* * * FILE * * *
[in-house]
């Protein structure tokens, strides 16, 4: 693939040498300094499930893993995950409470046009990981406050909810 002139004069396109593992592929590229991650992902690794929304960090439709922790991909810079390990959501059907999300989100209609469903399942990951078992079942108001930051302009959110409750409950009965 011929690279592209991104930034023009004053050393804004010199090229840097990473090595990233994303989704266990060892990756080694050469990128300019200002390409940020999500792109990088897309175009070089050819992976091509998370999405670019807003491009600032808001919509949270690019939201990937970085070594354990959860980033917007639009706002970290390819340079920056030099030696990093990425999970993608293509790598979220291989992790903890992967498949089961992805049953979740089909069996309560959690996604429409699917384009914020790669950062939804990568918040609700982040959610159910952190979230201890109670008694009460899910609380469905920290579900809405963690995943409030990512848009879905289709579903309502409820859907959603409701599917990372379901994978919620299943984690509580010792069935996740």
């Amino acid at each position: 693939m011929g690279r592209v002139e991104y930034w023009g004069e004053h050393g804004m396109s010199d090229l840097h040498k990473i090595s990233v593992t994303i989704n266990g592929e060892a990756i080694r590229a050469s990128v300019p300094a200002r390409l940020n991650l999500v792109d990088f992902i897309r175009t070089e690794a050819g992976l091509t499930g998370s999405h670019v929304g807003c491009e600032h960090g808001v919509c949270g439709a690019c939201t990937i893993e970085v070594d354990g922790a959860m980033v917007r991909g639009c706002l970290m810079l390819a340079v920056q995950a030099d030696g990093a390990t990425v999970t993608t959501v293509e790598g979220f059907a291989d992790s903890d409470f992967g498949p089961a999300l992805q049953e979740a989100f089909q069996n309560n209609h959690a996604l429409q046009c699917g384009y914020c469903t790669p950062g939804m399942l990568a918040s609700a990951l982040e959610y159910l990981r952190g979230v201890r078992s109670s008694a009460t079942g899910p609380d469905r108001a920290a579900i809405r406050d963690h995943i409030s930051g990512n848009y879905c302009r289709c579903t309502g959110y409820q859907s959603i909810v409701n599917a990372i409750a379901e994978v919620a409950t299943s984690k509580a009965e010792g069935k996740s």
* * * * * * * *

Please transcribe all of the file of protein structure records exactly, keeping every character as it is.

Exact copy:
[in-house]
């Protein structure tokens, strides 16, 4: 693939040498300094499930893993995950409470046009990981406050909810 002139004069396109593992592929590229991650992902690794929304960090439709922790991909810079390990959501059907999300989100209609469903399942990951078992079942108001930051302009959110409750409950009965 011929690279592209991104930034023009004053050393804004010199090229840097990473090595990233994303989704266990060892990756080694050469990128300019200002390409940020999500792109990088897309175009070089050819992976091509998370999405670019807003491009600032808001919509949270690019939201990937970085070594354990959860980033917007639009706002970290390819340079920056030099030696990093990425999970993608293509790598979220291989992790903890992967498949089961992805049953979740089909069996309560959690996604429409699917384009914020790669950062939804990568918040609700982040959610159910952190979230201890109670008694009460899910609380469905920290579900809405963690995943409030990512848009879905289709579903309502409820859907959603409701599917990372379901994978919620299943984690509580010792069935996740």
């Amino acid at each position: 693939m011929g690279r592209v002139e991104y930034w023009g004069e004053h050393g804004m396109s010199d090229l840097h040498k990473i090595s990233v593992t994303i989704n266990g592929e060892a990756i080694r590229a050469s990128v300019p300094a200002r390409l940020n991650l999500v792109d990088f992902i897309r175009t070089e690794a050819g992976l091509t499930g998370s999405h670019v929304g807003c491009e600032h960090g808001v919509c949270g439709a690019c939201t990937i893993e970085v070594d354990g922790a959860m980033v917007r991909g639009c706002l970290m810079l390819a340079v920056q995950a030099d030696g990093a390990t990425v999970t993608t959501v293509e790598g979220f059907a291989d992790s903890d409470f992967g498949p089961a999300l992805q049953e979740a989100f089909q069996n309560n209609h959690a996604l429409q046009c699917g384009y914020c469903t790669p950062g939804m399942l990568a918040s609700a990951l982040e959610y159910l990981r952190g979230v201890r078992s109670s008694a009460t079942g899910p609380d469905r108001a920290a579900i809405r406050d963690h995943i409030s930051g990512n848009y879905c302009r289709c579903t309502g959110y409820q859907s959603i909810v409701n599917a990372i409750a379901e994978v919620a409950t299943s984690k509580a009965e010792g069935k996740s």